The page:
Well it is 6 in the morning and I can’t sleep. This darned flu is really kicking my butt at the moment and, since I can’t get comfortable any which way, I thought I would answer the last question in the “Questions To A Parent With Mental Illness” Challenge that my daughter has set me…
Well this is the last of all the questions that you have asked me within this challenge and I have to be honest I am saddened that this challenge ends today, honey. I have really enjoyed answering the questions in this challenge although many of them have been so very insightful and challenging. So I really want to thank you for this challenge honey. It has meant so very much to me and I hope that it has benefited you as much as it has benefited me. (Although I am fairly sure it has helped you from what you have said.)
So to answer today’s question. And honey I have to tell you that I have spent quite a while this morning, just wondering what answer I should choose, from so many legitimate choices, as my answer to today’s question.
But I have made my choice and it is this one…
Honey, if there was one thing that I would want have you to learn from my battle with mental illness it is that, “No matter what; illness, condition, situation or circumstance presents itself. We should never lose sight of either the person or people involved in them, nor of their right to; respect, understanding, hope and love. Even when that person is yourself.”
Mental illness can do many things to a person and indeed to the families of those suffering from mental illness. And indeed it can bring many challenges and yes even trials into their lives. But if there is one thing that I have learned – both personally as someone who experiences mental illness and more indirectly as someone writes about mental health and who has worked in the field of mental health – it is how easily the mental illness (and its resultant behaviours or situations) can become the primary focus. And I am convinced that this is always such a harmful things when it happens.
And isn’t this so often the case with so many things? That the illness or the condition or the situation or the circumstance can become the focus and the person (or people) involved somehow get lost in it all?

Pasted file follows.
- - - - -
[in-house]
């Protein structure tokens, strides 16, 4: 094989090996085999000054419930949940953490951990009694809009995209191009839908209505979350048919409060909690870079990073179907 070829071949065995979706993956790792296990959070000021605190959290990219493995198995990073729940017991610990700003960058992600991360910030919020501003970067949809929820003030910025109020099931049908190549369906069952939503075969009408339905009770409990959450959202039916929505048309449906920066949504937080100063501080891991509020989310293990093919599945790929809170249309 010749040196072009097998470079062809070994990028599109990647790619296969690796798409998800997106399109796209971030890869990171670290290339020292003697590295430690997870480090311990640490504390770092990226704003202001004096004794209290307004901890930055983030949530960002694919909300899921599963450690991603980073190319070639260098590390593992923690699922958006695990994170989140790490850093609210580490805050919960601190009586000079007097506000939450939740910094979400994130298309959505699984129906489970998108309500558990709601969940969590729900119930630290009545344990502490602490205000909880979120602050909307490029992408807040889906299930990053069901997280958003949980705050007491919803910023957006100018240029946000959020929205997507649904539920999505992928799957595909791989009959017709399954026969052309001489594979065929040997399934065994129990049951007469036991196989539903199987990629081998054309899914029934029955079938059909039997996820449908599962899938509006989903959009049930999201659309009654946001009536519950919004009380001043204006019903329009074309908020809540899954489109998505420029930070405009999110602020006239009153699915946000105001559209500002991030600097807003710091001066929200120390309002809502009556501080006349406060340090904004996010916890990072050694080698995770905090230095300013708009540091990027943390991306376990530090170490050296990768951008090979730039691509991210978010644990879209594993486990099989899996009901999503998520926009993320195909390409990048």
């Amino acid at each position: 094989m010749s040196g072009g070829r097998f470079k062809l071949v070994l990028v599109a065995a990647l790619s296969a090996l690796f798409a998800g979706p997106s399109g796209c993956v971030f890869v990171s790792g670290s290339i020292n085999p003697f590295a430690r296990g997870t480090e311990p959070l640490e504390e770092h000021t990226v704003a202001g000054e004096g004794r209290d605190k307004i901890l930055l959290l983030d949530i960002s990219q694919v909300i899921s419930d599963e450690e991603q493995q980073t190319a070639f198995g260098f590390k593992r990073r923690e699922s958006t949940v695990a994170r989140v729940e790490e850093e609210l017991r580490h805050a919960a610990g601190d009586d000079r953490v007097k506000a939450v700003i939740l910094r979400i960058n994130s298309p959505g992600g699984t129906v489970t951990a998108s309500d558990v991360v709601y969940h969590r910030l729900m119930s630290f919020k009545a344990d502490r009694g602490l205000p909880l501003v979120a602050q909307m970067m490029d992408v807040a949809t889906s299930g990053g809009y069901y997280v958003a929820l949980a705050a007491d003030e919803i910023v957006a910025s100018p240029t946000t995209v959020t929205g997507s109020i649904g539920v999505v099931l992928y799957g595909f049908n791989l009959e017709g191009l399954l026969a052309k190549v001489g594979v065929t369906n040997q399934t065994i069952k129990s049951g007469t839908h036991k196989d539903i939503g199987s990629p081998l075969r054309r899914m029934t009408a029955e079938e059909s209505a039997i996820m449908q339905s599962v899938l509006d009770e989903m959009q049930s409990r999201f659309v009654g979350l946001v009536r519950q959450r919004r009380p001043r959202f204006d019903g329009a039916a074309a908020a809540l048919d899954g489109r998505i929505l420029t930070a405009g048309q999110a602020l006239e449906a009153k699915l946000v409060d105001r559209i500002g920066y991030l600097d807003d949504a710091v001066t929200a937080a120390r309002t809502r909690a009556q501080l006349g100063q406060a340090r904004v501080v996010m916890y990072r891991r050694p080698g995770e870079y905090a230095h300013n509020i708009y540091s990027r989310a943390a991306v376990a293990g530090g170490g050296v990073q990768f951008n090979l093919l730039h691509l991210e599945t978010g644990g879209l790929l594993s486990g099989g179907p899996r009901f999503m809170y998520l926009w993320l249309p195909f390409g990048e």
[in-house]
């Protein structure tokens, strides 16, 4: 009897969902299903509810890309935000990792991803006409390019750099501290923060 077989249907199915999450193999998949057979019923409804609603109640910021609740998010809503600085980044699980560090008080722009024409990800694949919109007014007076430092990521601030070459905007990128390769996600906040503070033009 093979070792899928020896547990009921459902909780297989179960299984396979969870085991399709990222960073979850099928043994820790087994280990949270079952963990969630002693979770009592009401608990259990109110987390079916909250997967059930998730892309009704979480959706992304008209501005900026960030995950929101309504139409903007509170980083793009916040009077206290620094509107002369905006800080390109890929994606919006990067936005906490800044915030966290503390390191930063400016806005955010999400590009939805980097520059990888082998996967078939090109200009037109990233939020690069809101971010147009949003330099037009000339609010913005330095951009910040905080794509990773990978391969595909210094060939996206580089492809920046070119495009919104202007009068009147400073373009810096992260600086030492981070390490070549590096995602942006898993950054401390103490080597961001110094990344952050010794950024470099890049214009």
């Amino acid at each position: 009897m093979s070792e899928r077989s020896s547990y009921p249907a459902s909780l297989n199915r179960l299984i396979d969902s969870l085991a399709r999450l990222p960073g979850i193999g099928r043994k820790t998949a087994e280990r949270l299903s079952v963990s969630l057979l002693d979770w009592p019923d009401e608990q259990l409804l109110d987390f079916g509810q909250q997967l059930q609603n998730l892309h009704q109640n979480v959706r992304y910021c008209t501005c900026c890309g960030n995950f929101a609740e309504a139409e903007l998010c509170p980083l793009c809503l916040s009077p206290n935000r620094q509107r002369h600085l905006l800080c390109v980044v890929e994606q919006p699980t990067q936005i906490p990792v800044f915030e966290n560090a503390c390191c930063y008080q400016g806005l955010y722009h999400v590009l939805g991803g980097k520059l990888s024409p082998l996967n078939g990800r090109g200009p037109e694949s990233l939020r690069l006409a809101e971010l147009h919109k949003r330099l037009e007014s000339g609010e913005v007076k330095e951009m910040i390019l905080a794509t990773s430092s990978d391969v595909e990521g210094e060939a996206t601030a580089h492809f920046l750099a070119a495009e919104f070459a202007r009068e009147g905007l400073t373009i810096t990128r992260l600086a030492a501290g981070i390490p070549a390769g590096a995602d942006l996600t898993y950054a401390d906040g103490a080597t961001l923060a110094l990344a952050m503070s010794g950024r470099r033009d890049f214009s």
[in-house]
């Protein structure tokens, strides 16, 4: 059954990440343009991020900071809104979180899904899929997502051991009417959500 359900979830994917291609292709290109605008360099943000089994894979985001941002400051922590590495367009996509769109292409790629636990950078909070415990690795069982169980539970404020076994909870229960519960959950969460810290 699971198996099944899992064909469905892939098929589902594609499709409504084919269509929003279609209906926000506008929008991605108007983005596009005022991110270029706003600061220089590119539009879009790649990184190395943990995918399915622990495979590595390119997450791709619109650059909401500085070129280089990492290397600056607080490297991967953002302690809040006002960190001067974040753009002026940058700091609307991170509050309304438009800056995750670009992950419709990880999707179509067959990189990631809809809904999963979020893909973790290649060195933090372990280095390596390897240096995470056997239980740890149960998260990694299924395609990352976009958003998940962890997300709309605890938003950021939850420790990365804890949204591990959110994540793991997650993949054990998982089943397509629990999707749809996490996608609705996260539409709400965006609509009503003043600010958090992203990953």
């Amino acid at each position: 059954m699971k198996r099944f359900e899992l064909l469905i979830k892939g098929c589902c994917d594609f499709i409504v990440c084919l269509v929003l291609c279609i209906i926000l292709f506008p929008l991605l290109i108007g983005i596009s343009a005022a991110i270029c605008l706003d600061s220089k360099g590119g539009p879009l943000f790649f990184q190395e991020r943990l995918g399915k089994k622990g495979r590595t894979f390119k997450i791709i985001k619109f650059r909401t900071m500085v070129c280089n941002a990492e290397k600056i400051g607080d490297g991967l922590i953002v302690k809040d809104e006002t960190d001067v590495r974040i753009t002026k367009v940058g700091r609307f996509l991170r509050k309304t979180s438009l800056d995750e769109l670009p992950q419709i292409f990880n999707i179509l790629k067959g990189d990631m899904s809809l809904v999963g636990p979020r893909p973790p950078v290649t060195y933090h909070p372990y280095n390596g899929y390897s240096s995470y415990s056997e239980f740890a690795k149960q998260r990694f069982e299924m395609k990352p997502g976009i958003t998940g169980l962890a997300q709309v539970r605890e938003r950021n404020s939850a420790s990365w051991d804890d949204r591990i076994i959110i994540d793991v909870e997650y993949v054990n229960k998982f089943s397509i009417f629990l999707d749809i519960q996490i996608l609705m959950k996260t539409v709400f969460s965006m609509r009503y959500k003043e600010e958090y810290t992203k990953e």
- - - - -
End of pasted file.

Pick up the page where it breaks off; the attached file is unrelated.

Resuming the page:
Heck you only have to consider stigma (all forms of stigma not only mental illness related stigma) and how it works and where it comes from, and you will soon realise that within it the individual, the person at whom it is so harmfully and so unfairly aimed is always ignored, discounted, lost. Look at all the prejudice and injustice in the world and you will see the same pattern there also.
Honey, one of your questions within this challenge was worded something along the lines of, “To me you are just Dad, but how do you think others see you?” And to be honest I don’t even remember how I answered that question.
But that is not important. What is important (and the reason I mention it now) is that within that question you demonstrated that what you see when you see me – what you think of when you think of me, is not my mental illnesses but is the person, the father – the me – behind my mental illnesses. And honey you have no idea just how much that blesses me.
At times, even in my own thought patterns honey. (And yes this is no doubt also directly resultant from and part of the mental illnesses themselves.) I can lose sight of myself, of me. And I only see the mental illnesses or their effects. And this loss, this disconnect, from the person, from the individual, from the personal and the intimate, can have such a devastating effect honey.
So yes honey the one thing I would have you learn from my battle with mental illness is that,”No matter what; illness, condition, situation or circumstance presents itself. We should never lose sight of either the person or people involved in them, nor of their right to; respect, understanding, hope and love. Even when that person is yourself.”
By seeing the person or the people involved. By keeping our eyes on them. We can offer; that respect, that understanding, that hope and that love which is so invaluable, so essential. And in doing so we can break through all the debris, the fall-out and confusion. We can reach the heart of the person – the people, involved and say, “no matter how things may seem, no matter how dark or dismal things may appear, you are loved and you are understood and I do respect you and there is hope.”
And honey, I want you to know, more than anything else this morning. That this is something that you continually do for me, even without your realising that you are doing it.
That is the one thing would I have you learn from my battle with mental illness, honey. And from it, the one thing I would want you to know – more than anything else, is that despite my mental illnesses, despite the fall-out and confusion and debris that they can sometimes bring, I do, always have and always will love you.
With all my heart,